Less experienced soccer players were reported to have a higher incidence of injury compared with experienced players (30). It is proposed that experienced players were able to avoid injury because of their familiarity with injury-causing situations.


A higher amount of training sessions and a longer preseason period were related to fewer injuries during the competitive season (2). Additionally, the quality of the training was another factor influencing injury occurrences in soccer. Proper warm-up and stretching programs were related to absence of muscle strain injuries (1). Evidence for the effectiveness of proper warm-up and flexibility procedures was observed in adult soccer (8). Shooting on goal before warm-up was the main reason for quadriceps strains. The absence of special flexibility programming for hamstrings increased strain injury risks (8).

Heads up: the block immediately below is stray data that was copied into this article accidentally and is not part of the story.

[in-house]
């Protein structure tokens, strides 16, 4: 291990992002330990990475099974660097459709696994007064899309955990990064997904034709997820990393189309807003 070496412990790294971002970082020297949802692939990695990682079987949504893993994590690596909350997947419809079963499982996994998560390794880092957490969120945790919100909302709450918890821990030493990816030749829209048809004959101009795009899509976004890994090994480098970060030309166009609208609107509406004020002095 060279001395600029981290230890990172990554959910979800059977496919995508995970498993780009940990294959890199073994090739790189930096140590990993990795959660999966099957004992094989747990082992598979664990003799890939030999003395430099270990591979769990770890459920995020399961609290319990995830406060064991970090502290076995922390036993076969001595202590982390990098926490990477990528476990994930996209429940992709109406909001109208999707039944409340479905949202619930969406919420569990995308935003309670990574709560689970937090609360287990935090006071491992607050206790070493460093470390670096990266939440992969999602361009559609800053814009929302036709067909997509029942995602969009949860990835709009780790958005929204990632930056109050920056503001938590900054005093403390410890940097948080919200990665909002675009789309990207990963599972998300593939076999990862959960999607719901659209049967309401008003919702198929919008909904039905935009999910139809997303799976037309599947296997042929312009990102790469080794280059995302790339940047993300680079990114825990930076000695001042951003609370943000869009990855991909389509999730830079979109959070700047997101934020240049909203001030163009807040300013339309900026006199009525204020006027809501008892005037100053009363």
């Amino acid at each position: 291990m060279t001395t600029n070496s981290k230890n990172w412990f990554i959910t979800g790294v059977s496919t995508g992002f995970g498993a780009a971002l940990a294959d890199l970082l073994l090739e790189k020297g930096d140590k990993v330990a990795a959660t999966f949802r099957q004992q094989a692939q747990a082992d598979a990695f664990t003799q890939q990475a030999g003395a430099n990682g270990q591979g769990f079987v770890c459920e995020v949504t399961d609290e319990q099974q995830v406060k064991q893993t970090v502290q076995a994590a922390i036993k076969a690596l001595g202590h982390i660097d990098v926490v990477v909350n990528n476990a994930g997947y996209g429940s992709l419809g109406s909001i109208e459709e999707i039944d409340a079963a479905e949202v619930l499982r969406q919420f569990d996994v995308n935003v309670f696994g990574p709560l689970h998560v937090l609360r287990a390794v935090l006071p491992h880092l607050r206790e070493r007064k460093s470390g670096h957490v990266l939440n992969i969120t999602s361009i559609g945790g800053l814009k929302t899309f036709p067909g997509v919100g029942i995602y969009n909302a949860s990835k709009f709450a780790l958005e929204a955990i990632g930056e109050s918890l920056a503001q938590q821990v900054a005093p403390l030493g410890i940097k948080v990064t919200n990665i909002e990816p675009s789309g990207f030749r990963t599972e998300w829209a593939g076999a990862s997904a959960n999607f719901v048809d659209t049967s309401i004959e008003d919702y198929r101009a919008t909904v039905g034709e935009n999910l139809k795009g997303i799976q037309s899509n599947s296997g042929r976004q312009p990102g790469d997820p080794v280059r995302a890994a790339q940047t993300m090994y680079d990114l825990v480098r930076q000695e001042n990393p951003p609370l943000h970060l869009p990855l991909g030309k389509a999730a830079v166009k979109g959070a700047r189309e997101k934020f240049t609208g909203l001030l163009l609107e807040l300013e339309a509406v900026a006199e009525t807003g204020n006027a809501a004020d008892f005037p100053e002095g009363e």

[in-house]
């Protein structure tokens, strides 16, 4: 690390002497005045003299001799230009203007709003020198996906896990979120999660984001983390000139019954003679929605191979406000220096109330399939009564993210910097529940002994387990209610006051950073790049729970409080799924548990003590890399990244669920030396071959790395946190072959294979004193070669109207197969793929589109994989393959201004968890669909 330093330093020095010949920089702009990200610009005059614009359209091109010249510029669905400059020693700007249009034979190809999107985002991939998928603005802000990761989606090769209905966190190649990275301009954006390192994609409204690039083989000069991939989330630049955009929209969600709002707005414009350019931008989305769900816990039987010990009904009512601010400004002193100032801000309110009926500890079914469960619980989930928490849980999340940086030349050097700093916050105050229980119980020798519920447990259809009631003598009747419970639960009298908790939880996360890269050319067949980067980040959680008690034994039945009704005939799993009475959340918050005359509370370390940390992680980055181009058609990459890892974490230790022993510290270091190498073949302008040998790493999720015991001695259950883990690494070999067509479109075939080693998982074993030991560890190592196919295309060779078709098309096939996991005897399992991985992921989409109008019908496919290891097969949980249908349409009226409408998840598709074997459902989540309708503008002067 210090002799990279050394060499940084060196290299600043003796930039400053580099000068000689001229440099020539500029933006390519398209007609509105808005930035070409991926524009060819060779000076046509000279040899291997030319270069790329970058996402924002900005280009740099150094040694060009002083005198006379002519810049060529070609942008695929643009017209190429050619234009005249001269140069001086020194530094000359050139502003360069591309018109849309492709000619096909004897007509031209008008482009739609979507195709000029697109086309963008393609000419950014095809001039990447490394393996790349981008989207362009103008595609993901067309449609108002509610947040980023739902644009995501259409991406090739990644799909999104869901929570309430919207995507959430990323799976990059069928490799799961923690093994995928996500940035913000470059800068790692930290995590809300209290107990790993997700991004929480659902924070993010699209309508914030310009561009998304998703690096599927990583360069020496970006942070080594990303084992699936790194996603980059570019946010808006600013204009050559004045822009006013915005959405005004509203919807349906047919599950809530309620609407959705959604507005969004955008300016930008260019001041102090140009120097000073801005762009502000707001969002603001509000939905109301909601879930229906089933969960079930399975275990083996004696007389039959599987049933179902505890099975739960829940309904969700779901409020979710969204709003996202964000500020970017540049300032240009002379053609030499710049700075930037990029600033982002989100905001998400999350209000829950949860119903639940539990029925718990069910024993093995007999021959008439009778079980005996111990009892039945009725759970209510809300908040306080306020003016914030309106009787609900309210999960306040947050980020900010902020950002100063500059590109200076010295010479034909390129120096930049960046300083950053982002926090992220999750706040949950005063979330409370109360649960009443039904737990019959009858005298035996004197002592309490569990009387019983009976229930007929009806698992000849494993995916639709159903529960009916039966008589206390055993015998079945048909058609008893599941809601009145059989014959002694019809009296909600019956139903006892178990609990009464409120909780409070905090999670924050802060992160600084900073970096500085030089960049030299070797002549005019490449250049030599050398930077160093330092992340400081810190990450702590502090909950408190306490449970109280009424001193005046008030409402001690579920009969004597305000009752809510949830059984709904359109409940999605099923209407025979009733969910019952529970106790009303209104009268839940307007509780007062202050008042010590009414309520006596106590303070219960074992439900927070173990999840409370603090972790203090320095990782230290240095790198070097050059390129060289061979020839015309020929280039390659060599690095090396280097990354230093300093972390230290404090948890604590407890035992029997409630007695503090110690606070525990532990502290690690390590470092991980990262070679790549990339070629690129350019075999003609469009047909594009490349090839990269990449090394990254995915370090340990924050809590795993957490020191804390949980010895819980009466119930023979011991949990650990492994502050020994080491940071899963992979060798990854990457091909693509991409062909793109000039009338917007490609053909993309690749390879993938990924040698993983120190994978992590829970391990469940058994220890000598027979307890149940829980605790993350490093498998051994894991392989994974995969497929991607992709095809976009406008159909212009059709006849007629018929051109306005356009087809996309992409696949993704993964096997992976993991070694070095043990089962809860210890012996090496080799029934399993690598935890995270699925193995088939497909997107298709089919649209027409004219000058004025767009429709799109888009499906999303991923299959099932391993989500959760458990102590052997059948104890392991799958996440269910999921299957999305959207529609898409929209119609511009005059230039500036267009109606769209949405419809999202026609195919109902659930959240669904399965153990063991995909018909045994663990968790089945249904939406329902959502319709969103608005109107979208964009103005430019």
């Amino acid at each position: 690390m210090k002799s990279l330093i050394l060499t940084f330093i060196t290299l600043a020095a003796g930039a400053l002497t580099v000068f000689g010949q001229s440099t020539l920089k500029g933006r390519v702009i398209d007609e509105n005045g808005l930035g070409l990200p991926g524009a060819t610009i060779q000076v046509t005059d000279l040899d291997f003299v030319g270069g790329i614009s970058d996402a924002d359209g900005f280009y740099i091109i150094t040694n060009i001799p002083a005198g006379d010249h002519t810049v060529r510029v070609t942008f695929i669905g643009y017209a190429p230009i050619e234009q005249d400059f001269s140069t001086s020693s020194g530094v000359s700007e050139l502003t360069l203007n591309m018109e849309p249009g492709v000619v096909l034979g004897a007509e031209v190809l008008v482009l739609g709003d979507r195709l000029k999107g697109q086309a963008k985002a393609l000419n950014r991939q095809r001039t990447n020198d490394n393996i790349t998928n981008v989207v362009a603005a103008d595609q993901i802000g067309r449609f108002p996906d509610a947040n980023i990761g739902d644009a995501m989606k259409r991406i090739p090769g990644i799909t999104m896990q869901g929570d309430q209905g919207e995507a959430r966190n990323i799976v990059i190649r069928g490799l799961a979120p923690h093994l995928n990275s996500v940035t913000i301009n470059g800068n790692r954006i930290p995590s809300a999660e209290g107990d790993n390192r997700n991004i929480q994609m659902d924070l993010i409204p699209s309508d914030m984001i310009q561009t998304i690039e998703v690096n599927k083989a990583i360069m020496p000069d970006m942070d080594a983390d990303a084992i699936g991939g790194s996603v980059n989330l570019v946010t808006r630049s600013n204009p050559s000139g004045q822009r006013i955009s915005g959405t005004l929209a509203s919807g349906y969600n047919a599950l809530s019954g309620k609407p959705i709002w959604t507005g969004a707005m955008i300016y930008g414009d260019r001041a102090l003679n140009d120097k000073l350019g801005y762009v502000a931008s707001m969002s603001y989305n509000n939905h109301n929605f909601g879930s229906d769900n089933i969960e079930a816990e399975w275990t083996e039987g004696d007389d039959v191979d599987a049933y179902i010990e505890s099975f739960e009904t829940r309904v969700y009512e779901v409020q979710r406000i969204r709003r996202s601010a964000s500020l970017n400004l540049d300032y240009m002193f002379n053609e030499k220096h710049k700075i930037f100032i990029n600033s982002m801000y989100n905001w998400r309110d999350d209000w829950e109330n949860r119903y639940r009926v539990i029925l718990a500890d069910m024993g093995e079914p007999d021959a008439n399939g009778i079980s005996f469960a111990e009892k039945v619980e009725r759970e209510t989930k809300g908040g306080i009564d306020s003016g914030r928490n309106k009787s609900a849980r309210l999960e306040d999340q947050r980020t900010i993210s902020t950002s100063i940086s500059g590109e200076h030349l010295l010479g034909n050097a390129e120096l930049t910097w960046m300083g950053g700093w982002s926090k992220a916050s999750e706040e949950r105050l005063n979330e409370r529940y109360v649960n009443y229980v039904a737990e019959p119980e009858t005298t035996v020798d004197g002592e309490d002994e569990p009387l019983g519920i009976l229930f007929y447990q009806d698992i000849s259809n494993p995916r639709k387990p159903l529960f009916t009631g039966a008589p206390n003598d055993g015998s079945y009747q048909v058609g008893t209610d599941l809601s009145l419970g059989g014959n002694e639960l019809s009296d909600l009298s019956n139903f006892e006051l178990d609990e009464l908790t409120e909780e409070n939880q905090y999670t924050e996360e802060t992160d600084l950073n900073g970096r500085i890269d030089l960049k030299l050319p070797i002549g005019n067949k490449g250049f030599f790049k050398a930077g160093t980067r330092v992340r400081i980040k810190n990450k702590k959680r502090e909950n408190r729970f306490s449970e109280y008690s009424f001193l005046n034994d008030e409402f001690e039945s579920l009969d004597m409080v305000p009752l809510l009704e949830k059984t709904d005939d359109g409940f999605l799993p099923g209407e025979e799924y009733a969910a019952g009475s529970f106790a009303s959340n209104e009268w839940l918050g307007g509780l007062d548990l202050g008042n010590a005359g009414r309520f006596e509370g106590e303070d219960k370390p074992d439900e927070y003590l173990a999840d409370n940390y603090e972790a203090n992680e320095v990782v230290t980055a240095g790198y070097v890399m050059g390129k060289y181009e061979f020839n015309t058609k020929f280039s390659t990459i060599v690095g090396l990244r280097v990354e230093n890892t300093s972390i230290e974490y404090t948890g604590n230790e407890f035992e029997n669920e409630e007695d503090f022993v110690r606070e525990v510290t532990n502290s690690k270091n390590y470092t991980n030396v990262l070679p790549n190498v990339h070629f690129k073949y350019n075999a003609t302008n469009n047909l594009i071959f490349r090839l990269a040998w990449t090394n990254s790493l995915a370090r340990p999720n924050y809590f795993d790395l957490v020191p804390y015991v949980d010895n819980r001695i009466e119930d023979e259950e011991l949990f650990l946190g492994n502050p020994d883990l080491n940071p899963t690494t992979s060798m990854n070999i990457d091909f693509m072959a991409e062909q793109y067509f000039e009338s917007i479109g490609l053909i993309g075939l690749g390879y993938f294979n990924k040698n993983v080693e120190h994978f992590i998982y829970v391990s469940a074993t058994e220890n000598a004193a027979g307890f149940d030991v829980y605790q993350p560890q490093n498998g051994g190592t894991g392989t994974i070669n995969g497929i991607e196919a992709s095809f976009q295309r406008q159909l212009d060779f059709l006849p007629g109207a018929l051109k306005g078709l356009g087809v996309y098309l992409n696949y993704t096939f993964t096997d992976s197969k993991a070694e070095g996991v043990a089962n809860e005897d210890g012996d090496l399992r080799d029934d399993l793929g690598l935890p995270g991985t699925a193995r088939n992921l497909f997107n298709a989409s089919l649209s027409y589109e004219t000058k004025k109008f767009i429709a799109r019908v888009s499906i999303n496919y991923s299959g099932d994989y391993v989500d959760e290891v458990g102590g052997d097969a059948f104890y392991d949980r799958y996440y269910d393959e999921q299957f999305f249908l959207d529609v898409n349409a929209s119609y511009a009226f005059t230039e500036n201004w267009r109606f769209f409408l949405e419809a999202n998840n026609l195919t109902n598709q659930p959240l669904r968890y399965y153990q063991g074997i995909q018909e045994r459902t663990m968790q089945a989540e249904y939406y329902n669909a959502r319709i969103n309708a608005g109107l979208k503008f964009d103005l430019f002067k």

Defenders and midfielders were injured more often than strikers and goalkeepers. Generally, the incidence of injury increased with age for all positions, except for goalkeepers. Goalkeepers younger than 14, 15, and 16 years experienced similar levels of injury compared with field players.


Maturity status was not related to the risk of injury in youth soccer players (19). Early and normal maturers experienced a nonsignificant higher injury incidence compared with late maturers. Normal maturation of subjects referred to a skeletal maturity within 1 year of chronological age; early maturation referred to a skeletal maturity older than 1 year of chronological age, and late maturation referred to a skeletal age more than 1 year younger than chronological age. However, the severity of injury was greater in late maturers compared with early maturers. The one and only significant difference between players in different maturational groups was related to knee injury as the most injured site in normal and late maturers compared with the thigh in early maturers. Early maturers experienced greater incidence of groin injuries, strains, and sprains, whereas normal maturers experienced more back problems compared with other maturational groups.